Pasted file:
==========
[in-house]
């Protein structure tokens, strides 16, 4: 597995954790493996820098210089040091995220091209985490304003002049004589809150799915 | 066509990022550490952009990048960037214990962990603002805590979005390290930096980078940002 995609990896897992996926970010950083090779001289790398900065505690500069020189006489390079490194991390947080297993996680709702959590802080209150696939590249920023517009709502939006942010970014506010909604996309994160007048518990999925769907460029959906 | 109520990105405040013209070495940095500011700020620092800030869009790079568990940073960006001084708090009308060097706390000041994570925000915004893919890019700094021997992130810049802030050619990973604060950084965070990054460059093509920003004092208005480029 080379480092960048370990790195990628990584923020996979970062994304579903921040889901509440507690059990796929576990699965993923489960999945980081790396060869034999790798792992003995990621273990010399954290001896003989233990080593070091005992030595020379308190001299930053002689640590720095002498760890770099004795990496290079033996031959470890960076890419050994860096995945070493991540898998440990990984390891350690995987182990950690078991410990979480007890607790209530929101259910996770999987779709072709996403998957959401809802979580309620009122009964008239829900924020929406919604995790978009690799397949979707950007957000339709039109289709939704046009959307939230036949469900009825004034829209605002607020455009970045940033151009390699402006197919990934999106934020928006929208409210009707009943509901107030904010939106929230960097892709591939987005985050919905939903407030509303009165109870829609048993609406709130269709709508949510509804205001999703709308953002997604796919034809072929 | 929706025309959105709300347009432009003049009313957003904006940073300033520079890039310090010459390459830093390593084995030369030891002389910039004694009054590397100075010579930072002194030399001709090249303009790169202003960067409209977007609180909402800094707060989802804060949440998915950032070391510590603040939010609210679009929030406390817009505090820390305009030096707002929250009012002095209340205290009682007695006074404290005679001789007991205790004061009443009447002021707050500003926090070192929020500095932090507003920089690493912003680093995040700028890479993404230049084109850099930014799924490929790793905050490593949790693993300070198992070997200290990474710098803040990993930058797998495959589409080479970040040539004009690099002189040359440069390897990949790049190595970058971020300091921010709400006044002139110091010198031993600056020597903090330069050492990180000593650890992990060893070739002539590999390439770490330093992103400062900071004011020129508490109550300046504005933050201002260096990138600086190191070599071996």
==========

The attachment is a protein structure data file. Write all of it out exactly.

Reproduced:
[in-house]
């Protein structure tokens, strides 16, 4: 597995954790493996820098210089040091995220091209985490304003002049004589809150799915 | 066509990022550490952009990048960037214990962990603002805590979005390290930096980078940002 995609990896897992996926970010950083090779001289790398900065505690500069020189006489390079490194991390947080297993996680709702959590802080209150696939590249920023517009709502939006942010970014506010909604996309994160007048518990999925769907460029959906 | 109520990105405040013209070495940095500011700020620092800030869009790079568990940073960006001084708090009308060097706390000041994570925000915004893919890019700094021997992130810049802030050619990973604060950084965070990054460059093509920003004092208005480029 080379480092960048370990790195990628990584923020996979970062994304579903921040889901509440507690059990796929576990699965993923489960999945980081790396060869034999790798792992003995990621273990010399954290001896003989233990080593070091005992030595020379308190001299930053002689640590720095002498760890770099004795990496290079033996031959470890960076890419050994860096995945070493991540898998440990990984390891350690995987182990950690078991410990979480007890607790209530929101259910996770999987779709072709996403998957959401809802979580309620009122009964008239829900924020929406919604995790978009690799397949979707950007957000339709039109289709939704046009959307939230036949469900009825004034829209605002607020455009970045940033151009390699402006197919990934999106934020928006929208409210009707009943509901107030904010939106929230960097892709591939987005985050919905939903407030509303009165109870829609048993609406709130269709709508949510509804205001999703709308953002997604796919034809072929 | 929706025309959105709300347009432009003049009313957003904006940073300033520079890039310090010459390459830093390593084995030369030891002389910039004694009054590397100075010579930072002194030399001709090249303009790169202003960067409209977007609180909402800094707060989802804060949440998915950032070391510590603040939010609210679009929030406390817009505090820390305009030096707002929250009012002095209340205290009682007695006074404290005679001789007991205790004061009443009447002021707050500003926090070192929020500095932090507003920089690493912003680093995040700028890479993404230049084109850099930014799924490929790793905050490593949790693993300070198992070997200290990474710098803040990993930058797998495959589409080479970040040539004009690099002189040359440069390897990949790049190595970058971020300091921010709400006044002139110091010198031993600056020597903090330069050492990180000593650890992990060893070739002539590999390439770490330093992103400062900071004011020129508490109550300046504005933050201002260096990138600086190191070599071996």